Dear brothers and sisters,
Good morning. Thank God for the blessings of rain and moistures. We may complain about the inconvenience. But without the seasonal rain we suffer a lot of consequences. Sometimes life is full of this kind of experiences. We complain about some “bad or inconvenient” encounters like rain on Valentine Day that seems to ruin the festivity. But rain is properly the loving gift that God has given to us who need it for our survival. “We need it but we don’t like it” is a common kind of contradiction in life that we learn to deal with from time to time. It also causes us to meditate on the kind of God we deal with not only just temporarily but eternally.
Christian meditation is based on a view of the world that finds each individual important, both in the material realm and in the nonmaterial or spiritual realm. In this practice of meditation one expects to meet someone, and the encounter is usually experienced as a relationship with a person. Even to talk about it one must generally resort to images. Sometimes the encounter itself is experienced in vivid inner images. Christian meditation is not a way of escaping from one’s condition. Rather it is something we undertake in order to bring the totality of our being into relationship with a person, an Other to whom we can relate. Before anything else this means stepping out in trust, experimenting to see if one does find such a reality of the loving Father or the Risen Christ.
Through meditating we explore in order to know more and more of God. But before He is discovered, a person only believes; through experiencing a relationship one comes to know. Believing is a stage on the way to knowing. Consequently one of the main conditions for effective meditation is to gain some idea of the reality we are seeking. This is found in the Christian story. It is the Good News of Christianity; it asserts that God is like Jesus, that at the heart and core of reality is the same loving, forgiving concern expressed in the life and teachings of Jesus and in His story of the prodigal…The reality of love revealed by Jesus demands real relationship and, as I have tried to suggest, this is difficult for us. Most of us are quite willing to be cared for, to be coddled and protected, but it takes great courage for men and women to relate, even to each other. Real relationship is not often found among human beings.
Whenever real love and relationship develop between human beings, they face the demanding task of coming to terms with the less pleasant elements of themselves. God offers us a far more accepting love than any human relationship, and we actually shy away from it because of the deepening honesty and growth it requires, both of which involve shedding one’s skin time after time. This is difficult and demanding.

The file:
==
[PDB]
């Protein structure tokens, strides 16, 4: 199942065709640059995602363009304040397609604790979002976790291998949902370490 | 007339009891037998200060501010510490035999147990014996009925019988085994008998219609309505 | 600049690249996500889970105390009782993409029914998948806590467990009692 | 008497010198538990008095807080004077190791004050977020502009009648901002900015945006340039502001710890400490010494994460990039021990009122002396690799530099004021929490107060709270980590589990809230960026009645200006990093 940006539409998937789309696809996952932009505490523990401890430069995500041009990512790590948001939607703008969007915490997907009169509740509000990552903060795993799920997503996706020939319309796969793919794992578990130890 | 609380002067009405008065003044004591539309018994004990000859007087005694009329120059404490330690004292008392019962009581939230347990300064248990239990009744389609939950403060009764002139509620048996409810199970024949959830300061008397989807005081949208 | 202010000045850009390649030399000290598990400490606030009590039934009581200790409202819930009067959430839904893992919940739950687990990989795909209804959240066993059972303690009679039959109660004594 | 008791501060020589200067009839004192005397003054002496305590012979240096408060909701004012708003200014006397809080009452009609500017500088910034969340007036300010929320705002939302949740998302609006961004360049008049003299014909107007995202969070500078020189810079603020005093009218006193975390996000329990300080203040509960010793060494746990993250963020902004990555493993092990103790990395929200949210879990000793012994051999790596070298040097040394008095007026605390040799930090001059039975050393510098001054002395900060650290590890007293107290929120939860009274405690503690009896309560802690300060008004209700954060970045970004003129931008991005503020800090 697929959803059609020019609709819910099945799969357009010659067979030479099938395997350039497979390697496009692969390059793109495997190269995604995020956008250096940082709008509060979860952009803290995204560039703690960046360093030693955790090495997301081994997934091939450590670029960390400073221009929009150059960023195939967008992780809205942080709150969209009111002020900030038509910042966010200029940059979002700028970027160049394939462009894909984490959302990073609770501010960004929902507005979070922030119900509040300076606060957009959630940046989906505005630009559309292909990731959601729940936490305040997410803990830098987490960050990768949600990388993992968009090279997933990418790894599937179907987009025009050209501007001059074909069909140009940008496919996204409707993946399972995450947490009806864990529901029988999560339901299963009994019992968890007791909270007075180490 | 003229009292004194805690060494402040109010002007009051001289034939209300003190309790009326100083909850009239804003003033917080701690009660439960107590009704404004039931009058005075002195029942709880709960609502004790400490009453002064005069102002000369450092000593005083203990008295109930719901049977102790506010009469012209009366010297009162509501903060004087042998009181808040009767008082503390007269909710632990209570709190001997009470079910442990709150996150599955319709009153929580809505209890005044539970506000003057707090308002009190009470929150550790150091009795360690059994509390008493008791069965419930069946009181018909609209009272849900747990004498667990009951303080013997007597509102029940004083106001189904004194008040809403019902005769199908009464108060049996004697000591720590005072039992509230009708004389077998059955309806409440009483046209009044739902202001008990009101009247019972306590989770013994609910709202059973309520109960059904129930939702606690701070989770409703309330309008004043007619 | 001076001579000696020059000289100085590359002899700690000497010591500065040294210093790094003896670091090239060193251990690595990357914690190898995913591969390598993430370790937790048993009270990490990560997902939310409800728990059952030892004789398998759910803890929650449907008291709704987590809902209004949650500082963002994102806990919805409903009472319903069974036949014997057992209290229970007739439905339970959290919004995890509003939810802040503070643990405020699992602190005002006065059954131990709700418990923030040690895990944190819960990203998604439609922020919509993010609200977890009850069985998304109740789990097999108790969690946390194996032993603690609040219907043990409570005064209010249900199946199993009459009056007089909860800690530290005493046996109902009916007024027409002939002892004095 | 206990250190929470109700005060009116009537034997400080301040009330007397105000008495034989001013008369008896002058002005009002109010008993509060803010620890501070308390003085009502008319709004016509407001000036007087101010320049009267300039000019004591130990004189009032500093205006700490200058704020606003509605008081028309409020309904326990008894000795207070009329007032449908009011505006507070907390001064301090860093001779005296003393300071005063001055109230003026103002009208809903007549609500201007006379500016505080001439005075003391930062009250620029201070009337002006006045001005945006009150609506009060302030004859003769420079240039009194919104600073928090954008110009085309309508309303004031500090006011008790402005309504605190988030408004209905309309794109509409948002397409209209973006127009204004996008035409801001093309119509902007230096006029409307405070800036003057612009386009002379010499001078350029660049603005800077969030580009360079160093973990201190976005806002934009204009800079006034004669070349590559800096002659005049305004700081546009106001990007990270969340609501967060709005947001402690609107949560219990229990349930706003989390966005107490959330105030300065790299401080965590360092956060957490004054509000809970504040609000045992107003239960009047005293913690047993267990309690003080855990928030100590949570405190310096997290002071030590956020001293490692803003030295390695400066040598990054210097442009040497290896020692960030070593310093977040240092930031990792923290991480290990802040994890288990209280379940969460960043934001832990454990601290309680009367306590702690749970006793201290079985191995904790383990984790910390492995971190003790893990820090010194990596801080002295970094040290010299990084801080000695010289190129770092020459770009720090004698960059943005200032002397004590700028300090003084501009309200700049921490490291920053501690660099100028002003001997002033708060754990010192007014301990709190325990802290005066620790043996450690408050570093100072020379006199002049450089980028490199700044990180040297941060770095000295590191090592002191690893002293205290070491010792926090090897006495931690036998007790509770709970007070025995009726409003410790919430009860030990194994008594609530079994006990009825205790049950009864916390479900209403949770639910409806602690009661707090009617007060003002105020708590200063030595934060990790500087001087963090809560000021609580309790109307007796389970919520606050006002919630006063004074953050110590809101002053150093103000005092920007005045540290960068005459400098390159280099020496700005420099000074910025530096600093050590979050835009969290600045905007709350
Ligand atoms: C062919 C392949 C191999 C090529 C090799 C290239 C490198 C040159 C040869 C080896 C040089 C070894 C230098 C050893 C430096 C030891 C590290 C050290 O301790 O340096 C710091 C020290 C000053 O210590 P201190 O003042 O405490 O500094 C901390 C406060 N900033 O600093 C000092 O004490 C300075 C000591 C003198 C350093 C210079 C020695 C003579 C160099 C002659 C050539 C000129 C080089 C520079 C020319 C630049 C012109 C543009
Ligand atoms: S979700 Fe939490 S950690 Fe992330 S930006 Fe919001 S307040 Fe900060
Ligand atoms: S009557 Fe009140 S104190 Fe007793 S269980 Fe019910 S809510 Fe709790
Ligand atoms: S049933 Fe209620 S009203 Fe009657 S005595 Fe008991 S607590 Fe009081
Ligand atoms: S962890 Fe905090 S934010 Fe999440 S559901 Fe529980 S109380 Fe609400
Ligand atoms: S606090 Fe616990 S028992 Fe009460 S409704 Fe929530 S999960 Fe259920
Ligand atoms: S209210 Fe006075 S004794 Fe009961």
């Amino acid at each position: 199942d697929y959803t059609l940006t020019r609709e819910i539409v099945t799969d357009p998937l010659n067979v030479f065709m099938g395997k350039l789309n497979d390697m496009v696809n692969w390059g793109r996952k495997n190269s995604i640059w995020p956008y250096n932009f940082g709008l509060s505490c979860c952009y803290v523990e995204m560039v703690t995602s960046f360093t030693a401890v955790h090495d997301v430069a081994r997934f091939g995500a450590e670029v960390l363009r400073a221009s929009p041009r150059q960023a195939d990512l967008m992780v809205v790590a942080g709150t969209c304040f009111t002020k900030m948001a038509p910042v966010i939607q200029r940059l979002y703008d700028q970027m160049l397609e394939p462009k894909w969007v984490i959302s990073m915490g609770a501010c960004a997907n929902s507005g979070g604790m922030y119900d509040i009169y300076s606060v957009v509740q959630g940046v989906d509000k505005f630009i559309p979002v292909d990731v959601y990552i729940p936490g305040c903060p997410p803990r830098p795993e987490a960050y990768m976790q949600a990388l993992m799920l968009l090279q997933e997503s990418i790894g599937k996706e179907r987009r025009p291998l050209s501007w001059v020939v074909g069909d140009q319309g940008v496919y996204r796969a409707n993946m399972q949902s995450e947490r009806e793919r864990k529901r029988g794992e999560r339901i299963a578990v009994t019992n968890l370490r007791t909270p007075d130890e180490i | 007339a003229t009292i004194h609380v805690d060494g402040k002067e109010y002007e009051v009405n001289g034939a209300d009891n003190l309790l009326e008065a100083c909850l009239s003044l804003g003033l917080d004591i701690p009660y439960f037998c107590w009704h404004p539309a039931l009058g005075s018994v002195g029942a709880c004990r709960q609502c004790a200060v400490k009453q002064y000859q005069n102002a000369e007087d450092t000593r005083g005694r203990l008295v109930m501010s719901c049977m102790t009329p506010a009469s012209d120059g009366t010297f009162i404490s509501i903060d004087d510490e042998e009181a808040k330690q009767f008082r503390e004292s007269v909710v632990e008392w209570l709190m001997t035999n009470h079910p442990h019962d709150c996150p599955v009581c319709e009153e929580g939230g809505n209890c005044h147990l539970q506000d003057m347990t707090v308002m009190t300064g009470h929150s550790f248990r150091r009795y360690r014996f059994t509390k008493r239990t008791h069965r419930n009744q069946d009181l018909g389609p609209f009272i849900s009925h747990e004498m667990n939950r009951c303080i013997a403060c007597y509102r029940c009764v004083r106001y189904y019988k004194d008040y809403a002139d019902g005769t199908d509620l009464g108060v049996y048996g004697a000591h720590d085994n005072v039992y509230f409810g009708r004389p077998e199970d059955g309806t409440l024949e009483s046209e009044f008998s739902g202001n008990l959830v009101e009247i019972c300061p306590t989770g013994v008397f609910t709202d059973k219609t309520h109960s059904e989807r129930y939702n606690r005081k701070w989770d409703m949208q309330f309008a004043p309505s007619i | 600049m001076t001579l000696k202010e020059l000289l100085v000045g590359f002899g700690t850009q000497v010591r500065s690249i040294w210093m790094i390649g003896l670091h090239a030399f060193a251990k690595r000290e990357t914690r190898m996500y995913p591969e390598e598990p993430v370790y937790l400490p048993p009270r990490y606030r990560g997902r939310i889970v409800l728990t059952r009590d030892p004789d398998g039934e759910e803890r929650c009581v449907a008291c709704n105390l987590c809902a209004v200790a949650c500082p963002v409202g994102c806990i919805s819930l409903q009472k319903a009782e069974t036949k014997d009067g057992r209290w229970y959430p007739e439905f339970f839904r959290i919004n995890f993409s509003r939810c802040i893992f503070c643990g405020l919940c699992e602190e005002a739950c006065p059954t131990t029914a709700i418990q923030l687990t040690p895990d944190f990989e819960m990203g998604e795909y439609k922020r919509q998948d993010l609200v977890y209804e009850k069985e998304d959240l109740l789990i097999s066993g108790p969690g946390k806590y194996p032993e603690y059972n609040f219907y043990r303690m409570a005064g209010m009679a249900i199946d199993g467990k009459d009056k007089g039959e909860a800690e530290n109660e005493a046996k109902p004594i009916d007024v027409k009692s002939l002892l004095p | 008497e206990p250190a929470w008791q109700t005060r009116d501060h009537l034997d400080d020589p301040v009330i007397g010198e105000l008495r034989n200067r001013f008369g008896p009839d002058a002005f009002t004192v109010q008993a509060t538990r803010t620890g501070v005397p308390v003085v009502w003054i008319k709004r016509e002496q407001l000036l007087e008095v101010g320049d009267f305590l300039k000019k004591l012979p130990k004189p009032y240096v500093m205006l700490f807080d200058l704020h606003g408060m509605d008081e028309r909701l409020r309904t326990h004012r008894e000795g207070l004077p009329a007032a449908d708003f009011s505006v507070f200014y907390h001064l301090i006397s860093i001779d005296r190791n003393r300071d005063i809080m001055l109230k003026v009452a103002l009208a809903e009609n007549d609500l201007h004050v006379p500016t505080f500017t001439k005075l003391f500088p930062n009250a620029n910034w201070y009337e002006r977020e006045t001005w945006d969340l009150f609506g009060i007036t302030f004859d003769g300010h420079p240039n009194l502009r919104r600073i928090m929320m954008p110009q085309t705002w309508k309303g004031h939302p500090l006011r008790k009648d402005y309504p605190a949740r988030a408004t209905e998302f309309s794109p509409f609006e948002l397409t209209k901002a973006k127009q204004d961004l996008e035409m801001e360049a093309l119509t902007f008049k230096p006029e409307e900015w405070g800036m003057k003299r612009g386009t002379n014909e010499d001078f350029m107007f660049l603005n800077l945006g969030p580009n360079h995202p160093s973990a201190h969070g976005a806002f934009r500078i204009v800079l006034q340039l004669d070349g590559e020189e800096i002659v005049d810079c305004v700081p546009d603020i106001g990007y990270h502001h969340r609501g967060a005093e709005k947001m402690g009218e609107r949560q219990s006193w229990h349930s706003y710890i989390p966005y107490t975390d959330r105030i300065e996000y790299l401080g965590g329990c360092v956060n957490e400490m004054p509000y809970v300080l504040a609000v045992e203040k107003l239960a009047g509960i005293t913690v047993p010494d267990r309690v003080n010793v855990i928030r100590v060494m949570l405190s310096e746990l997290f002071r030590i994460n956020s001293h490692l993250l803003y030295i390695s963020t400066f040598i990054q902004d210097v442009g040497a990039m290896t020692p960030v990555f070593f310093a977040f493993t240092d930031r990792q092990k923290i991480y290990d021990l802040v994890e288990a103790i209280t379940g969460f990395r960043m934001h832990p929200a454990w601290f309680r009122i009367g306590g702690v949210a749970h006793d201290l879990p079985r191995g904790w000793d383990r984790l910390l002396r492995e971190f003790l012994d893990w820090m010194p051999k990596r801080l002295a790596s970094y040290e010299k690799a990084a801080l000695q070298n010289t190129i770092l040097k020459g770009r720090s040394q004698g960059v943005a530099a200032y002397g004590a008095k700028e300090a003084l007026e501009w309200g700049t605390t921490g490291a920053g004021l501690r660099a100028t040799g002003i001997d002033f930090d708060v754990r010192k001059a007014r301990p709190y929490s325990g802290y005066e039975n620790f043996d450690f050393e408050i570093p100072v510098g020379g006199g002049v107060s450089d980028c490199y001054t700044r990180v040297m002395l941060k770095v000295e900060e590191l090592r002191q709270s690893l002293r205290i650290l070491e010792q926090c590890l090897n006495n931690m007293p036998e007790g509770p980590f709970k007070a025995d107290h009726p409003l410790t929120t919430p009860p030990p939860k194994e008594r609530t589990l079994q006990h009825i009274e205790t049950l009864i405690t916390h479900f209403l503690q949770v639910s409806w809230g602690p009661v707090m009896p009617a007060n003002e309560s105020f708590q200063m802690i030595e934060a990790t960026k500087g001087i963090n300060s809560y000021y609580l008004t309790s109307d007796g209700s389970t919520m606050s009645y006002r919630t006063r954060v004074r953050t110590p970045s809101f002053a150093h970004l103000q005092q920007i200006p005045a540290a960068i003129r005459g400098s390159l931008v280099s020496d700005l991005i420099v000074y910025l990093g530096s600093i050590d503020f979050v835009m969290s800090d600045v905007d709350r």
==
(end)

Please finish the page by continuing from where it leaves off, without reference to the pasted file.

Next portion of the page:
Yet Jesus of Nazareth tells us to approach God by addressing Hin “Abba.” This is one of His unique contributions to religious thought and I practice. Christians are told to turn to the very force that moves the sun and other stars and speak like small children who need their father and call out “Daddy!” knowing that they will be answered. In other religions, and even among many “Christians,” there is a very different idea of God.
Most of the world pictures the ruler of the universe like an Oriental potentate who must be approached almost crawling on one’s belly. His justice is not questioned. He is feared, because He is infinitely distant, infinitely just, and He administers the justice with a heavy hand. Often He appears very much like an almighty steamroller whose majestic will and wrath and judgment must be accepted with resignation, without hope. There are even people to whom God appears to be an unreasonable tyrant who strikes out angrily one moment and comforts and heals the next. No wonder people have little desire to relate to such a God and prefer to leave prayer to the professionals. Those who hold such ideas of God deep within themselves cannot help but pray very differently from Christians who find the love of a father for a child at the heart of their most central experiences.
This is indeed our privilege to be introduced to God as our Abba Father by our Lord Jesus. We don’t need to worry about how the owner of this universe may punish us because of our sins. Yes, we deserve the ultimate punishment of eternal death, yet God accepts and forgives us just like the father of the prodigal son. The prodigal son rebelled against his father. He wasted all his gifts (money, time and talents) which were meant for him to invest in life for his selfish desires. Nevertheless, as he returned to his father with a repentant heart he was embraced with loving forgiveness. We questioned this kind of love and condemned it as “spoiling” and “unfair” just as the elder son in the story protested. This kind of unconditional love is truly beyond human being can comprehend. However, this is the kind of love that God wants us to learn from Him and apply to one another. Only God can provide love of this kind for building real relationship.
With full conviction or faith in such a loving God, we are taught to pray to Him…Our Father, who art in heaven, hallowed be your name. Your Kingdom comes. Your will be done on earth as it is in heaven. Give us this day our daily bread and forgive us of our trespasses as we forgive those who trespassed against us. Lead us not into temptation but deliver us from evil…We believe He receives our prayer and our whole being wholeheartedly and lovingly. Praise the Lord!!!
With love from our Father,